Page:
As customer service representatives we must start sharing the many research, unique advertising design and total marketing services we provide. And that includes any and all online, broadcast and digital services the paper has available.
We also need to be ready to quote rates, share deadlines that give advertisers time to prepare copy and have solid knowledge of the specific distribution of our various publications.
And why? Because with businesses reopening and summer blossoming, our readers are going to be out and about, shopping and connecting.
Here is what you can count on in the next months:
1. Most women, and even some men, will rush out to shop whenever they can. You can depend on it. Your publication NEEDS TO BE READY to lead those eager buyers to the best opportunities. Your paper needs to be selling advertising NOW to run consistently with the local business district reopening to retrain area residents to shop your town first.
2. Shopping, eating and entertainment habits will have been broken and “old favorites,” such as once-frequented bars and restaurants will have lost once-loyal patrons due to social distancing regulations. Both old and new advertisers will need to be educated in the basics of how to create and distribute powerful messages to their desired audience.
3. Advertising salespeople will have to be more patient and responsive to the whims of their customers. Advertising dollars will be tight and advertising buyers are going to be more selective and demanding. Your once easygoing advertisers will expect more hand holding, fresh data, unique copy and design ideas and the assurance that they are making the right decision. That concern will create a huge expectation that every campaign will produce noticeable results.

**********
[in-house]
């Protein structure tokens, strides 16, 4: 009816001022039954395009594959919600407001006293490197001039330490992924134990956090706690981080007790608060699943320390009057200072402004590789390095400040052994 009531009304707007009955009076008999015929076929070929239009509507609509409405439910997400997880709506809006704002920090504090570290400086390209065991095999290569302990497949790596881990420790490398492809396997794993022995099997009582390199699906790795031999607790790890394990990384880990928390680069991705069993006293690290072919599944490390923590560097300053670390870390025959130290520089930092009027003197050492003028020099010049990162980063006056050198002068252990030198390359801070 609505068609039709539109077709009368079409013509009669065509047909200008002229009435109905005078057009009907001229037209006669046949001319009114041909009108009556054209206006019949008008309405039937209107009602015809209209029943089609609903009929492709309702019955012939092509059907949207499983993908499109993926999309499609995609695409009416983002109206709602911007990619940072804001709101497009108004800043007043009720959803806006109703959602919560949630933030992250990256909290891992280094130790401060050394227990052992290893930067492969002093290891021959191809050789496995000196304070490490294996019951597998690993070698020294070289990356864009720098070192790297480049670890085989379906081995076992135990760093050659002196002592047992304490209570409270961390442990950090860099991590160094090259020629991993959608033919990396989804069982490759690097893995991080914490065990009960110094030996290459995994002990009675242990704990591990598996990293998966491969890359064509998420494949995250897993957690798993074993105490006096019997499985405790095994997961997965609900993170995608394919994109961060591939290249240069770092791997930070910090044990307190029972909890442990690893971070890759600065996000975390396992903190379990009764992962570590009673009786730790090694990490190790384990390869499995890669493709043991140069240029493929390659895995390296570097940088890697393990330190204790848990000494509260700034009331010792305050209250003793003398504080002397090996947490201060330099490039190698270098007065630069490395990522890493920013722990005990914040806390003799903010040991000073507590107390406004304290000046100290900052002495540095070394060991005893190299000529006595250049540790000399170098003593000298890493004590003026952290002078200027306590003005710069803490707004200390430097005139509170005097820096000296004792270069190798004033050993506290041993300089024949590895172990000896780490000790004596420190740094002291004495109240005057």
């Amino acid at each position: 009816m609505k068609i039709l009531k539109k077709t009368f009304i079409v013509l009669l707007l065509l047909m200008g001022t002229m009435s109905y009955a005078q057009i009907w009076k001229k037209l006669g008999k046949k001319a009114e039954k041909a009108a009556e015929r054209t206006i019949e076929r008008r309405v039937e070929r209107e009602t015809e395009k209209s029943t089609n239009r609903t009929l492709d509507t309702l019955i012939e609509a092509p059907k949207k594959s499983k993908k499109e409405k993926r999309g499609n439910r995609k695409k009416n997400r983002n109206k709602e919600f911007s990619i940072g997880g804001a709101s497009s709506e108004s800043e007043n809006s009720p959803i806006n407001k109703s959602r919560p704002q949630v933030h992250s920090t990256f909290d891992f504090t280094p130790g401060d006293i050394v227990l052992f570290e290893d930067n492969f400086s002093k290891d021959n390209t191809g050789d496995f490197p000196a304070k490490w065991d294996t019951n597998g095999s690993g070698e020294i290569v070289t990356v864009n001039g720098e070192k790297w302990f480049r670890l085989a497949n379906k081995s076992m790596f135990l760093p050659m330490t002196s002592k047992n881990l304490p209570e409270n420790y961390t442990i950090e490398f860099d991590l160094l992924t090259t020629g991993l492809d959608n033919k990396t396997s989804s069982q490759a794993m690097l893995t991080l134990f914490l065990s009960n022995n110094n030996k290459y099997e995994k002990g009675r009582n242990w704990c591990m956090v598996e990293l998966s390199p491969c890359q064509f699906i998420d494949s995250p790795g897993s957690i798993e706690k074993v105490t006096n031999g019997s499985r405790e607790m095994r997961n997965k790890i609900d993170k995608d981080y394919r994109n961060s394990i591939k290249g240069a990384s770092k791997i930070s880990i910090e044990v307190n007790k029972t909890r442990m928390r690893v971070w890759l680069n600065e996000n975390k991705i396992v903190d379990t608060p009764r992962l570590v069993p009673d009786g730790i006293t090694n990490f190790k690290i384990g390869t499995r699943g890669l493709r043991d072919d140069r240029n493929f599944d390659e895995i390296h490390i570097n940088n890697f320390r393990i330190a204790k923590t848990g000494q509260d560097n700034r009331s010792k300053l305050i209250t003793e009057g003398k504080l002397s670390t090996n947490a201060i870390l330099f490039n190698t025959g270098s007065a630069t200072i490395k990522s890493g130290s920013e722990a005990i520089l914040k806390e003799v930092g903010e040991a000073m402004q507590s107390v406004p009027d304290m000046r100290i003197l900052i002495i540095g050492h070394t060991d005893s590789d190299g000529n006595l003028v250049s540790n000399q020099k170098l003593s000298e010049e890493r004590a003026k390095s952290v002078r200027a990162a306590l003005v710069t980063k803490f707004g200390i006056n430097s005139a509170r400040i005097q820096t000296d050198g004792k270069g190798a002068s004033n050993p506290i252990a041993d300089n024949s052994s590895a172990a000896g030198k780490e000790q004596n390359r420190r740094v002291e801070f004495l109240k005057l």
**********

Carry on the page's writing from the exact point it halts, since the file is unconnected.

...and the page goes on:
4. When regular shopping eventually returns, customers are going to be interested in what each business continues to do to make sure the facility and inventory are clean and safe. Sell your clients creative ads that tell exactly what steps the shop, bar, restaurant, event center or theater has taken to be truly “customer safe and friendly.”
5. Most importantly, never forget the advertiser’s mindset: They are absolutely overwhelmed by the pandemic and have fallen into a void of uncertainty.
It is a new world. But for those of us who still believe in the power of the hometown paper, it is an opportunity to become each local advertiser’s trusted adviser and promoter of local businesses. It can be a challenge or an exceptional opportunity depending on how you play it.
Peter W. Wagner is founder and publisher of the award winning N’West Iowa REVIEW and 13 additional publications. This free monthly GET REAL newsletter is written exclusively for State and National Press Associations and distributed by them to their members. To get Wagner’s free PAPER DOLLARS email newsletter for publishers, CLICK HERE! The two monthly email newsletters contain information completely different than found in Wagner’s monthly Publisher’s Auxiliary column. Wagner can be contacted by emailing email@example.com or calling his cell at 712-348-3550.